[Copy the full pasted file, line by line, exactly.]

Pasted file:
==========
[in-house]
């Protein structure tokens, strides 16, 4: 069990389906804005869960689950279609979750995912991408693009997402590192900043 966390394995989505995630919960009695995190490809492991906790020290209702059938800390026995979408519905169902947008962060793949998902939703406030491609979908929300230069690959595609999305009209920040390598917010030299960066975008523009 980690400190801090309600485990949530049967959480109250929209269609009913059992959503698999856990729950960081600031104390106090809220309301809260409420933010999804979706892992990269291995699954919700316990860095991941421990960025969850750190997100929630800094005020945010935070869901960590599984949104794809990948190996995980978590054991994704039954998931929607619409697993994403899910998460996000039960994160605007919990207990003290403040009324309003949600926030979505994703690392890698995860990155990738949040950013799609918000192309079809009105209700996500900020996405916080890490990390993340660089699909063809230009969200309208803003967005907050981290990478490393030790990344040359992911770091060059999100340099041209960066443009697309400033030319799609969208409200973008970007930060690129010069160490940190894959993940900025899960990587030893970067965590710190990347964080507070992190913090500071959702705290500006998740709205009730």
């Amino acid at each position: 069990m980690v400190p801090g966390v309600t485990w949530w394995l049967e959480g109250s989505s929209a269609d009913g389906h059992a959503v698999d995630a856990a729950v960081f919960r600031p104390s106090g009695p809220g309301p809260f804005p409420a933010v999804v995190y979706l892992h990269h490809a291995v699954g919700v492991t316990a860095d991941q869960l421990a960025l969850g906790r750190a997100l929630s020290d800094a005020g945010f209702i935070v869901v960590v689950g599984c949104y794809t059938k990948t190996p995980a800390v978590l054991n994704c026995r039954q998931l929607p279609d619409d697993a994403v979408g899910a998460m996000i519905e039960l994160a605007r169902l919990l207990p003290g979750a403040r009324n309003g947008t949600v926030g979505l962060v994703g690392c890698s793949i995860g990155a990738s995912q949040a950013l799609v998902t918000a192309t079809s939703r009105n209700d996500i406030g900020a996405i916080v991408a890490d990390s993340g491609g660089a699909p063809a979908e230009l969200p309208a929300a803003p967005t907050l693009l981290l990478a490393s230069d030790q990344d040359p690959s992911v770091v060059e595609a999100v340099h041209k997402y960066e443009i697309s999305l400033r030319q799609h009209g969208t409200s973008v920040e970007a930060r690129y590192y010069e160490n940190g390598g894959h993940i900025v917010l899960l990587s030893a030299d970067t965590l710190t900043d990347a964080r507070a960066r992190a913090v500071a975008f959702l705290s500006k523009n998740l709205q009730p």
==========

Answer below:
[in-house]
């Protein structure tokens, strides 16, 4: 069990389906804005869960689950279609979750995912991408693009997402590192900043 966390394995989505995630919960009695995190490809492991906790020290209702059938800390026995979408519905169902947008962060793949998902939703406030491609979908929300230069690959595609999305009209920040390598917010030299960066975008523009 980690400190801090309600485990949530049967959480109250929209269609009913059992959503698999856990729950960081600031104390106090809220309301809260409420933010999804979706892992990269291995699954919700316990860095991941421990960025969850750190997100929630800094005020945010935070869901960590599984949104794809990948190996995980978590054991994704039954998931929607619409697993994403899910998460996000039960994160605007919990207990003290403040009324309003949600926030979505994703690392890698995860990155990738949040950013799609918000192309079809009105209700996500900020996405916080890490990390993340660089699909063809230009969200309208803003967005907050981290990478490393030790990344040359992911770091060059999100340099041209960066443009697309400033030319799609969208409200973008970007930060690129010069160490940190894959993940900025899960990587030893970067965590710190990347964080507070992190913090500071959702705290500006998740709205009730």
């Amino acid at each position: 069990m980690v400190p801090g966390v309600t485990w949530w394995l049967e959480g109250s989505s929209a269609d009913g389906h059992a959503v698999d995630a856990a729950v960081f919960r600031p104390s106090g009695p809220g309301p809260f804005p409420a933010v999804v995190y979706l892992h990269h490809a291995v699954g919700v492991t316990a860095d991941q869960l421990a960025l969850g906790r750190a997100l929630s020290d800094a005020g945010f209702i935070v869901v960590v689950g599984c949104y794809t059938k990948t190996p995980a800390v978590l054991n994704c026995r039954q998931l929607p279609d619409d697993a994403v979408g899910a998460m996000i519905e039960l994160a605007r169902l919990l207990p003290g979750a403040r009324n309003g947008t949600v926030g979505l962060v994703g690392c890698s793949i995860g990155a990738s995912q949040a950013l799609v998902t918000a192309t079809s939703r009105n209700d996500i406030g900020a996405i916080v991408a890490d990390s993340g491609g660089a699909p063809a979908e230009l969200p309208a929300a803003p967005t907050l693009l981290l990478a490393s230069d030790q990344d040359p690959s992911v770091v060059e595609a999100v340099h041209k997402y960066e443009i697309s999305l400033r030319q799609h009209g969208t409200s973008v920040e970007a930060r690129y590192y010069e160490n940190g390598g894959h993940i900025v917010l899960l990587s030893a030299d970067t965590l710190t900043d990347a964080r507070a960066r992190a913090v500071a975008f959702l705290s500006k523009n998740l709205q009730p």